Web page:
• Revolutionary War Col. Daniel Brodhead Concerned About Lack of Clothing, Officers for 8th PA; Washington Got Involved

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    Daniel Brodhead (1736-1809) was the colonel of the 8th Pennsylvania Regiment in the Continental Line, part of Washington's army defending Philadelphia; he later commanded a major expedition against Indians in western Pennsylvania, and was commissioned a brevet brigadier general by Washington.


    1 ¼ pp, 8 ¼ x 13, ALS to an official at the Board of War (“Sir”) discussing his regiments lack of clothing and officers. Somerset Courthouse [now Millstone], NJ, 20 May 1777.


     “I am honoured with your favour of the twelfth instant and am happy in the assurance you give me of having my Regt. & Cloathed.


    “The men were, previous to my appointment, furnished with more cloathing than I knew of when I wrote you, and no stoppages have been made for those cloathing because Mr. Mease had not informed the officers what the prices were.


    “If I am rightly instructed, the men are by resolve of Congress entitled to a bounty of a suit of cloathing each, and stoppages shall be made out of their pay for those they have had.


    “I would with greatest cheerfulness send you a return of the officers of my regt. as it now stands, with the names of worthy gentlemen to fill the vacancies – but his Excelly. Genl Washington having been wrote to by Genl. Lincoln, on account of the scarcity of officers to do the duty of the Regt. hath commanded me to send him a list of vacancies and officers in order that he might issue their new appointments in the Regimental Line, and condemned a proposition for filling the vacancies with more worthy men. If therefore your Honble. Board was to proceed to the appointments of new officers, such as I could undertake to recommend, your appointments would certainly interfere with those made in the Regimental Line by his Excelly. I wish his Excelly. Had not been wrote to on the occasion and will write you as soon as I am informed what hath been done by the General.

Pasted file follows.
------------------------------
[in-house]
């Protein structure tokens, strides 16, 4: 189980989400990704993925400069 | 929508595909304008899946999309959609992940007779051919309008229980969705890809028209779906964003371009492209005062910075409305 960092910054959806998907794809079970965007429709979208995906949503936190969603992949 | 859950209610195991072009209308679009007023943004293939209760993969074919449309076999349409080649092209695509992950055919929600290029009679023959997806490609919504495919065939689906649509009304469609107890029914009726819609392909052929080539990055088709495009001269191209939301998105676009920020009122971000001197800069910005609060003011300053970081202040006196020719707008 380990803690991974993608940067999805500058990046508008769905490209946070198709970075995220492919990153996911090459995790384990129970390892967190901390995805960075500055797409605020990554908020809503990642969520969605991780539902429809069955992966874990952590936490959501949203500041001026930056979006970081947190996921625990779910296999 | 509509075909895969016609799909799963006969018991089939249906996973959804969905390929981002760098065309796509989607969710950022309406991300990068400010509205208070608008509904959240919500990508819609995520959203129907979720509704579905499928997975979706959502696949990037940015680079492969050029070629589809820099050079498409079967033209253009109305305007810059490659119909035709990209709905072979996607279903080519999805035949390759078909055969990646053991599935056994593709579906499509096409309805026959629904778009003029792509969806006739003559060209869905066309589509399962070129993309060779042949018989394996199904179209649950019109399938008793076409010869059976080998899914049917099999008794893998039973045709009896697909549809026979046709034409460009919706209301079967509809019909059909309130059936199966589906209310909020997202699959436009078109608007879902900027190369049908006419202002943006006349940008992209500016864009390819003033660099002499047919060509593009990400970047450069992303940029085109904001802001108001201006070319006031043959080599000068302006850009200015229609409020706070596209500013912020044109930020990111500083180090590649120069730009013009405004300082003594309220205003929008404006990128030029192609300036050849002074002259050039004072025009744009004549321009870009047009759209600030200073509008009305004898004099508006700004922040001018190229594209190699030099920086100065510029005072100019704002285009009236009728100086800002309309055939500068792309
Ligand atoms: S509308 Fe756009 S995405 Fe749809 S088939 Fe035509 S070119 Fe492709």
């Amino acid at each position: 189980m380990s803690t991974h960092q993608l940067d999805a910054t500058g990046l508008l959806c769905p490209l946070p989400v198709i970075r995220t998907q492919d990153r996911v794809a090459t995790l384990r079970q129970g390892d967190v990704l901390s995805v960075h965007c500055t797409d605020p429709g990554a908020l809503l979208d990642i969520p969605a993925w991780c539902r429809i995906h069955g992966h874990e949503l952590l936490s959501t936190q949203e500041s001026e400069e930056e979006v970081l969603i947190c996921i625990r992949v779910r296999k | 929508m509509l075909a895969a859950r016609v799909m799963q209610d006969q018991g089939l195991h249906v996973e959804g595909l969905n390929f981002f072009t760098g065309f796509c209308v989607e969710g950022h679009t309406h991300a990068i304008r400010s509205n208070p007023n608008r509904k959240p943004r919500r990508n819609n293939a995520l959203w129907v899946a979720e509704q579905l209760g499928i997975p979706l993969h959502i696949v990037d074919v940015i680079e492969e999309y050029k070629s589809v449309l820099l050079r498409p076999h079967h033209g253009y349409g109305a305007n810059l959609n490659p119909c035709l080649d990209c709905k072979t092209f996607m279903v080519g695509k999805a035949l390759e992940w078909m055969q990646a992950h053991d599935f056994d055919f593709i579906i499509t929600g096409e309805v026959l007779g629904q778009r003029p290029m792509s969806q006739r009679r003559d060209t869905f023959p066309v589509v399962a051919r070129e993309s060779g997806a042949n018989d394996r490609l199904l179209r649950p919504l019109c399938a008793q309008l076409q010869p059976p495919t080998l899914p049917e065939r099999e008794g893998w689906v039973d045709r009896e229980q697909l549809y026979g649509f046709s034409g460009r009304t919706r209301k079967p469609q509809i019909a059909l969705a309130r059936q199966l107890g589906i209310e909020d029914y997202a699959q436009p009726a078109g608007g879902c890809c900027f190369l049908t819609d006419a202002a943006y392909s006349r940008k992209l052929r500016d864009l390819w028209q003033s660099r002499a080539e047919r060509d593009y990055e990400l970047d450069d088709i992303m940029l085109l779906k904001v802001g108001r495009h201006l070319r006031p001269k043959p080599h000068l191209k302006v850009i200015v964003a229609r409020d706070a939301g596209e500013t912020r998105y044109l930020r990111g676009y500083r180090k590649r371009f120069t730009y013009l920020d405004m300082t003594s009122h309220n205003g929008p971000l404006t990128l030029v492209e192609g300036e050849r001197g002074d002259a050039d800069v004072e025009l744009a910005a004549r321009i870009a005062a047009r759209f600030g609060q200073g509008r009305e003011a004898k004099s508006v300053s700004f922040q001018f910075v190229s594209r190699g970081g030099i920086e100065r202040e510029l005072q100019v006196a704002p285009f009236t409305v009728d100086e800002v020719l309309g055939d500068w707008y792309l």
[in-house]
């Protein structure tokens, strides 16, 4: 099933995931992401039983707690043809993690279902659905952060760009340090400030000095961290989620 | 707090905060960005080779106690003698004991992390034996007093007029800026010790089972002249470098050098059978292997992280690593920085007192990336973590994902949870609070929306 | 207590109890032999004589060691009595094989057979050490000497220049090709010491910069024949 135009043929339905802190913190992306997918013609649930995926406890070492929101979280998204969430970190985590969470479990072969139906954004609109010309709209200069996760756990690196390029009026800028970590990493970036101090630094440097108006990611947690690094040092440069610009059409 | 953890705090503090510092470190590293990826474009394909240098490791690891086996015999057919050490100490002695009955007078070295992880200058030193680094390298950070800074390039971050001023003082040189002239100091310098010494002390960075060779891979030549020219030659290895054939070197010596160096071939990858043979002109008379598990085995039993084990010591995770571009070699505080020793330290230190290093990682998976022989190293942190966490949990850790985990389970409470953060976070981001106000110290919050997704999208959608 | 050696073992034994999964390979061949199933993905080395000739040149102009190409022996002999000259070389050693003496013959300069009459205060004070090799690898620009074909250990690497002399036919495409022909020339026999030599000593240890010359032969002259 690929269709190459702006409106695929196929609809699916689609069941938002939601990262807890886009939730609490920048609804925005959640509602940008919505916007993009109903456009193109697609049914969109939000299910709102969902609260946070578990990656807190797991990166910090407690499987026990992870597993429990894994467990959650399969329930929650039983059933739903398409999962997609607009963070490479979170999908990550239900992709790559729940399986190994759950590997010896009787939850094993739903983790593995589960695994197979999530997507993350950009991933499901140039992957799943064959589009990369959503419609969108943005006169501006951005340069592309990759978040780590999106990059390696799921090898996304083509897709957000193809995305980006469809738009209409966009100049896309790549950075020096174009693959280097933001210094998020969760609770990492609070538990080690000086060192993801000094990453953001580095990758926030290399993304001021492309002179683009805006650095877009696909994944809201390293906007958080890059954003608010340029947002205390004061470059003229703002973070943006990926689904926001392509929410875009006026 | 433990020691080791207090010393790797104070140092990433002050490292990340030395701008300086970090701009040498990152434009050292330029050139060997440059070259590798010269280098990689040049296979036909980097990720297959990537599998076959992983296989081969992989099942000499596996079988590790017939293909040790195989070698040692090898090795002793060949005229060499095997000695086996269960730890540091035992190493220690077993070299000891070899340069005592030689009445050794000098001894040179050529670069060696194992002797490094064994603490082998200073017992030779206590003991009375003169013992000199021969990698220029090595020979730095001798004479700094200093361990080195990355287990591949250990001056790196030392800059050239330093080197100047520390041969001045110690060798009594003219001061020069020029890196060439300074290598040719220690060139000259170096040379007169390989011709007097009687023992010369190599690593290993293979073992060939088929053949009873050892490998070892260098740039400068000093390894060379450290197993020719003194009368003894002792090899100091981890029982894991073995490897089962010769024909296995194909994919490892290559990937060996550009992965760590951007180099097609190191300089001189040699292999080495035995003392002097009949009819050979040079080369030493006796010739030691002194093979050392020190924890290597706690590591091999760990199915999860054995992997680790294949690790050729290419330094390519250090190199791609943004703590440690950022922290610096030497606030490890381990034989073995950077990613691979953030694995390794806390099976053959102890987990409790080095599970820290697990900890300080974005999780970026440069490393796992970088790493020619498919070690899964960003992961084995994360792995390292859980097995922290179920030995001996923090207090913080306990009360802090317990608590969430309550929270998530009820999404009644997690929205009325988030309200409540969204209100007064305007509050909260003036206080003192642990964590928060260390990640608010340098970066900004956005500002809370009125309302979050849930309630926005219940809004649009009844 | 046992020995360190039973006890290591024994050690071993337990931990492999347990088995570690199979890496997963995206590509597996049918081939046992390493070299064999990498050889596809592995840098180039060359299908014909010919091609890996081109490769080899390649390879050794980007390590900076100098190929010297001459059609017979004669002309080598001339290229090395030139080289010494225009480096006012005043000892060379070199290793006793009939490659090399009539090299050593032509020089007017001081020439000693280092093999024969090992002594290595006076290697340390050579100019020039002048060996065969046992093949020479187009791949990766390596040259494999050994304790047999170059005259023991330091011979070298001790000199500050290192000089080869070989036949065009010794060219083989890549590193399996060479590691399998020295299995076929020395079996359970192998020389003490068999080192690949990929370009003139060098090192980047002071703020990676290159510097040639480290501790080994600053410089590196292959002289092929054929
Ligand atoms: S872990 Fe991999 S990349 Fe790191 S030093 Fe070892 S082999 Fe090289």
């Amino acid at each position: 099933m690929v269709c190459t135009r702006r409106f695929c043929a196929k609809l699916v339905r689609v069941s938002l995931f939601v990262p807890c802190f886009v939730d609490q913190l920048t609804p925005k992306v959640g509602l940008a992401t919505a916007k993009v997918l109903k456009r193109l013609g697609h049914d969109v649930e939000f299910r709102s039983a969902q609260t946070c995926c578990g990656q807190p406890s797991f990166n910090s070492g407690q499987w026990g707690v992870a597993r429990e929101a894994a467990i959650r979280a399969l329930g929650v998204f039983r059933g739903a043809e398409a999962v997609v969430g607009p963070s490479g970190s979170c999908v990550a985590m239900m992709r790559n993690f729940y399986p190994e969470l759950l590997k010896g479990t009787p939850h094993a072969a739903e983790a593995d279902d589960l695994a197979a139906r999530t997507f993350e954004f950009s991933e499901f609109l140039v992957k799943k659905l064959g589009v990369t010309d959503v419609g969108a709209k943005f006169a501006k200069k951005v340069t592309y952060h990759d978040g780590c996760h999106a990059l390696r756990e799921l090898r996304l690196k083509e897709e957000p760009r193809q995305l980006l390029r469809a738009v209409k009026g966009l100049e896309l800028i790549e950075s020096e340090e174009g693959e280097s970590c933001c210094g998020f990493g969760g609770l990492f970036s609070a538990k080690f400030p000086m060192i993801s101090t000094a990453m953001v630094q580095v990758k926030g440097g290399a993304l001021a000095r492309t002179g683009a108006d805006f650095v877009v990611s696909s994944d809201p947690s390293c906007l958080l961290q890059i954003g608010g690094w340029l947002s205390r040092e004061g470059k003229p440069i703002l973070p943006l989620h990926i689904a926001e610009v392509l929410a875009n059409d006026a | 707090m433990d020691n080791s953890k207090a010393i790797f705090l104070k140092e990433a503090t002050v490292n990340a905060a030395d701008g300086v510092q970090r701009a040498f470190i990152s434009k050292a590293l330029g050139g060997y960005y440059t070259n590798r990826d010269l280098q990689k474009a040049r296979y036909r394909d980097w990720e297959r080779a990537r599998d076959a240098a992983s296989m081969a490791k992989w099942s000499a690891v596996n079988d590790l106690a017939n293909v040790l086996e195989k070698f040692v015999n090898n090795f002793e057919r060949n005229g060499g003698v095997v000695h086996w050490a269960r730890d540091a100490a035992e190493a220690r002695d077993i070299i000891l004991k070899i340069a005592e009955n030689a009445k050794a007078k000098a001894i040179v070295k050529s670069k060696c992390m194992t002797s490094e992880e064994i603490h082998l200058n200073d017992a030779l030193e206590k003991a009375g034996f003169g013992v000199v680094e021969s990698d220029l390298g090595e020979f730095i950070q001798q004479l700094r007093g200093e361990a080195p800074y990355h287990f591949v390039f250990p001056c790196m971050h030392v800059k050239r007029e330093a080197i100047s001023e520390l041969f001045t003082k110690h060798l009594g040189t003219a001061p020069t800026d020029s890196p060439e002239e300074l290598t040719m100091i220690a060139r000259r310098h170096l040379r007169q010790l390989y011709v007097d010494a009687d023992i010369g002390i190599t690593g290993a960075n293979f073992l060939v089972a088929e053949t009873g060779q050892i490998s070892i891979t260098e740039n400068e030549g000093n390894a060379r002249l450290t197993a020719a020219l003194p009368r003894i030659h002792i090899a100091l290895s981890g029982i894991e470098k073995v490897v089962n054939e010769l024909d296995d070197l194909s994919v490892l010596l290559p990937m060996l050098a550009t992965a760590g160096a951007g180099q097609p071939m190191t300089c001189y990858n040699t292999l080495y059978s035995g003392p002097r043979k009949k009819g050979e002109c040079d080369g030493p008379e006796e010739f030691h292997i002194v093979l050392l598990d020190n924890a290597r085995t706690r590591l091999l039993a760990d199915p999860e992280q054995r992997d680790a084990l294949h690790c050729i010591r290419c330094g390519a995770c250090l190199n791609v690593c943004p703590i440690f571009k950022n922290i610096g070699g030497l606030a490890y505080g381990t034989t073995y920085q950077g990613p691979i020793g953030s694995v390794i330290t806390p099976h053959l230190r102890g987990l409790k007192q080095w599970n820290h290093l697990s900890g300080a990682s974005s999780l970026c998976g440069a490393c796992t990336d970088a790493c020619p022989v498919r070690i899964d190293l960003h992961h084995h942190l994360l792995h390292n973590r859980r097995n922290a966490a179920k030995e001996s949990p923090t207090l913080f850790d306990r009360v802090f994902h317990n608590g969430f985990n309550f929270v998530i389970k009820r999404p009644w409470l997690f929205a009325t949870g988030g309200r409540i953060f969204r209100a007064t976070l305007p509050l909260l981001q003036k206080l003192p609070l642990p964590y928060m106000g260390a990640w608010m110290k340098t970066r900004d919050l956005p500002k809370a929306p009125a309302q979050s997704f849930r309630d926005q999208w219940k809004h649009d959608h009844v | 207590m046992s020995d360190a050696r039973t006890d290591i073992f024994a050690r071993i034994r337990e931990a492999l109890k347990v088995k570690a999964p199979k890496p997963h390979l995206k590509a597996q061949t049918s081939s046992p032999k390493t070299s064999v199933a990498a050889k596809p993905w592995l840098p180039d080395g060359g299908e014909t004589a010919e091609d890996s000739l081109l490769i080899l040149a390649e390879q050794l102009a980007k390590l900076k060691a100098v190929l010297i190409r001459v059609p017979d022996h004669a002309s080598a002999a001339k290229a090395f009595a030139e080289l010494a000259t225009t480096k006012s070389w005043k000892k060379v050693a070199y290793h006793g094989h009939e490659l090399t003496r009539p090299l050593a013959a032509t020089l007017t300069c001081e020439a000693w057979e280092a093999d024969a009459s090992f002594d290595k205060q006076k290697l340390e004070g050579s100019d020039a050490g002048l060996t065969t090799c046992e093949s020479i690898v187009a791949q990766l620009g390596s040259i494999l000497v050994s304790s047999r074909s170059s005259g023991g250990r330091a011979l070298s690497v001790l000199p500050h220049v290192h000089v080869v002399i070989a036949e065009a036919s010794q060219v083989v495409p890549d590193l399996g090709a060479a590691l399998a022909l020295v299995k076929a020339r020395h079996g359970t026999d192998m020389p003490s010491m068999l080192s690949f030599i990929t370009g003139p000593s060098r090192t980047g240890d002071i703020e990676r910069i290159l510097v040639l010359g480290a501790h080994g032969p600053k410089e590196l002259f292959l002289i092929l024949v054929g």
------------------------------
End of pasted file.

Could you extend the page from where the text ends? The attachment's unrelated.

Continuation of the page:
“If it will give you any satisfaction, I will upon the first notice send you a list of the officers. I am with due Regard & Esteem your most obed. Servant Daniel Brodhead.

    Toning at folds, chipping at right edge and top, touching a few letters with partial loss of docketing at the top edge.

    Prior to the Revolutionary War, Brodhead farmed, ran a grist mill and worked as a deputy surveyor for Pennsylvania.  During the war, his first action came at the Battle of Long Island, where he was recognized by Washington for his bravery and initiative.  Brodhead’s only son, also named Daniel, was wounded and captured during the battle.  He was exchanged in 1778.   In 1777, Brodhead led his troops in the defense of Philadelphia and wintered with the Continental Army at Valley Forge from 1777-79.  In April 1778, he led a successful expedition against the Lenape bands around Muskingum River in Ohio County.  From his headquarters at Fort Pitt, Brodhead directed numerous raids against hostile native American tribes, often leading expeditions personally.   Brodhead was removed from command over allegations of mishandling supplies and money.  He was acquitted of all charges except misspending recruiting money.  He was later acquitted of these charges as well.  Brodhead spent the remainder of the war as commander of the 1st Pennsylvania Regiment.  He was one of the founders of the Society of Cincinnati.  In 1789, he was appointed Surveyor General of Pennsylvania.

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